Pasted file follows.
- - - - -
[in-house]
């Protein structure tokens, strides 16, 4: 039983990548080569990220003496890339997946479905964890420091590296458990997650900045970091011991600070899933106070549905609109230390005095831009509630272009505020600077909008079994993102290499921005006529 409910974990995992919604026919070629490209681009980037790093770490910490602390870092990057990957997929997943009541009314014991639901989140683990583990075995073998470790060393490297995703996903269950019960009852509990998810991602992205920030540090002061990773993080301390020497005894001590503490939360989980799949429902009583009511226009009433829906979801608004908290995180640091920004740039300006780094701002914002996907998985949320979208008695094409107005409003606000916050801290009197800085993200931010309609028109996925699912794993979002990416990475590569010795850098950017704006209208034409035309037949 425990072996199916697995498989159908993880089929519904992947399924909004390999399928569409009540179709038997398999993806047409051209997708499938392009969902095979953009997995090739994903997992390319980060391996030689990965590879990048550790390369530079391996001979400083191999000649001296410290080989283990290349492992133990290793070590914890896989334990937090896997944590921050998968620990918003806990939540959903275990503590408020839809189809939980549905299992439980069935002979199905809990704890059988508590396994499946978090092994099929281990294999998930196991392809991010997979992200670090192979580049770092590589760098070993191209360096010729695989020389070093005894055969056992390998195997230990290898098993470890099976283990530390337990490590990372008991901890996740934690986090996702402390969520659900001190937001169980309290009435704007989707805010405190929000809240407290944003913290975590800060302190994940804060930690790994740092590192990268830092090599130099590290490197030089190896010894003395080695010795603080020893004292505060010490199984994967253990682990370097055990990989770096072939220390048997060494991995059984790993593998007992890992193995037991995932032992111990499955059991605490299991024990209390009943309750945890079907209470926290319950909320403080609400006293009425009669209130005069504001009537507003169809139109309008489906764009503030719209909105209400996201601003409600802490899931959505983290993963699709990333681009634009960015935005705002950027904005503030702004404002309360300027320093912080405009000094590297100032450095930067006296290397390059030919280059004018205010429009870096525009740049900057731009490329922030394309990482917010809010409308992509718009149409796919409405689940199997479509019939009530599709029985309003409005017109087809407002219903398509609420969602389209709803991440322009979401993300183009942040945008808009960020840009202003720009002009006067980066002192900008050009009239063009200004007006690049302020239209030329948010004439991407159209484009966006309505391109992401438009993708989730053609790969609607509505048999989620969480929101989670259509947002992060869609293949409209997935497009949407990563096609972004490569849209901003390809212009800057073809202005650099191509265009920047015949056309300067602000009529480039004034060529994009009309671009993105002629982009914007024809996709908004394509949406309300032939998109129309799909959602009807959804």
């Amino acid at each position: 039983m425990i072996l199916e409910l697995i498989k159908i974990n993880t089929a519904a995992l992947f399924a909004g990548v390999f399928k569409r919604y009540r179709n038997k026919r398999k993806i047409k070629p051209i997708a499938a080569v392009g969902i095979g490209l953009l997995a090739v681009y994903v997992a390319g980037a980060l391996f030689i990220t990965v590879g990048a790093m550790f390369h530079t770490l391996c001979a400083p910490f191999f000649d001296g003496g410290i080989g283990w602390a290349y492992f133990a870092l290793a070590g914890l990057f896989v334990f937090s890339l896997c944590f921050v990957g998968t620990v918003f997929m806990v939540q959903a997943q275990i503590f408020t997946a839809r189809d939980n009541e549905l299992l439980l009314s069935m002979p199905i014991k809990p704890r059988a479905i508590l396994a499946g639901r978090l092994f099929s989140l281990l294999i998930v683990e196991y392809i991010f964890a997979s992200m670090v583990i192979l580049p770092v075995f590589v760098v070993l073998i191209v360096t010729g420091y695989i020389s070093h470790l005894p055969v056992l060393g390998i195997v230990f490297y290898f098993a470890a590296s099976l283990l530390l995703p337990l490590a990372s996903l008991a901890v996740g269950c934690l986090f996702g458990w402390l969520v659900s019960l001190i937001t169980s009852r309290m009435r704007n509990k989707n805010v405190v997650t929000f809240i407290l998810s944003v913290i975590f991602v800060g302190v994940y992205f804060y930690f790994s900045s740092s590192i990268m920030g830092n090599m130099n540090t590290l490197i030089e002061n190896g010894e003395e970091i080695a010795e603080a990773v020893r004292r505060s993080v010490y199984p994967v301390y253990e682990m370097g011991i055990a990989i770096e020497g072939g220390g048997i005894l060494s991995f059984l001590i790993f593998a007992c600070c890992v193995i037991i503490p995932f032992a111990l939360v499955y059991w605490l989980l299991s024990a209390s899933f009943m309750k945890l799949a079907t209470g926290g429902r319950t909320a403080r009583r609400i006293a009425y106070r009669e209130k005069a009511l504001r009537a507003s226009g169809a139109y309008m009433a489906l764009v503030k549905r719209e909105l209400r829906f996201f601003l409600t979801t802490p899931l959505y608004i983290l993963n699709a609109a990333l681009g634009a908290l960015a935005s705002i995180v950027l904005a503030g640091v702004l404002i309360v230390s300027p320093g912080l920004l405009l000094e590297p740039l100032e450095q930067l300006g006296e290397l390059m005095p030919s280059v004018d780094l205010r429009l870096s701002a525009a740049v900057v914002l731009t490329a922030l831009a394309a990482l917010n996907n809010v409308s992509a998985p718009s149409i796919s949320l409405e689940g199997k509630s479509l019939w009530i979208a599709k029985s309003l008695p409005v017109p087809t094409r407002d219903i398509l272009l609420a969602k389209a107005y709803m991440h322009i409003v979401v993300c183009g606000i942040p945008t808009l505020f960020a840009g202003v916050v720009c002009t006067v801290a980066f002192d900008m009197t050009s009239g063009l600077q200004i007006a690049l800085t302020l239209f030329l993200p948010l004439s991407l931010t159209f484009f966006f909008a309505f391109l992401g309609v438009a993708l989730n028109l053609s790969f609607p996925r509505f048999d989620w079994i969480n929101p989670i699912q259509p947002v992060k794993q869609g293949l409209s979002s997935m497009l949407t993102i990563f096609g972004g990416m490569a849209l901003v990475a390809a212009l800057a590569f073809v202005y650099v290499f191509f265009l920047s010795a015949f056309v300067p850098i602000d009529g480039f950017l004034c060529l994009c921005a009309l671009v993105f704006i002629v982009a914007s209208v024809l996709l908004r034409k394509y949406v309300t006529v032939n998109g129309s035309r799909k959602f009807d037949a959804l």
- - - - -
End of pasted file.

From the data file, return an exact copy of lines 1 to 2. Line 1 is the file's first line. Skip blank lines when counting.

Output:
[in-house]
């Protein structure tokens, strides 16, 4: 039983990548080569990220003496890339997946479905964890420091590296458990997650900045970091011991600070899933106070549905609109230390005095831009509630272009505020600077909008079994993102290499921005006529 409910974990995992919604026919070629490209681009980037790093770490910490602390870092990057990957997929997943009541009314014991639901989140683990583990075995073998470790060393490297995703996903269950019960009852509990998810991602992205920030540090002061990773993080301390020497005894001590503490939360989980799949429902009583009511226009009433829906979801608004908290995180640091920004740039300006780094701002914002996907998985949320979208008695094409107005409003606000916050801290009197800085993200931010309609028109996925699912794993979002990416990475590569010795850098950017704006209208034409035309037949 425990072996199916697995498989159908993880089929519904992947399924909004390999399928569409009540179709038997398999993806047409051209997708499938392009969902095979953009997995090739994903997992390319980060391996030689990965590879990048550790390369530079391996001979400083191999000649001296410290080989283990290349492992133990290793070590914890896989334990937090896997944590921050998968620990918003806990939540959903275990503590408020839809189809939980549905299992439980069935002979199905809990704890059988508590396994499946978090092994099929281990294999998930196991392809991010997979992200670090192979580049770092590589760098070993191209360096010729695989020389070093005894055969056992390998195997230990290898098993470890099976283990530390337990490590990372008991901890996740934690986090996702402390969520659900001190937001169980309290009435704007989707805010405190929000809240407290944003913290975590800060302190994940804060930690790994740092590192990268830092090599130099590290490197030089190896010894003395080695010795603080020893004292505060010490199984994967253990682990370097055990990989770096072939220390048997060494991995059984790993593998007992890992193995037991995932032992111990499955059991605490299991024990209390009943309750945890079907209470926290319950909320403080609400006293009425009669209130005069504001009537507003169809139109309008489906764009503030719209909105209400996201601003409600802490899931959505983290993963699709990333681009634009960015935005705002950027904005503030702004404002309360300027320093912080405009000094590297100032450095930067006296290397390059030919280059004018205010429009870096525009740049900057731009490329922030394309990482917010809010409308992509718009149409796919409405689940199997479509019939009530599709029985309003409005017109087809407002219903398509609420969602389209709803991440322009979401993300183009942040945008808009960020840009202003720009002009006067980066002192900008050009009239063009200004007006690049302020239209030329948010004439991407159209484009966006309505391109992401438009993708989730053609790969609607509505048999989620969480929101989670259509947002992060869609293949409209997935497009949407990563096609972004490569849209901003390809212009800057073809202005650099191509265009920047015949056309300067602000009529480039004034060529994009009309671009993105002629982009914007024809996709908004394509949406309300032939998109129309799909959602009807959804």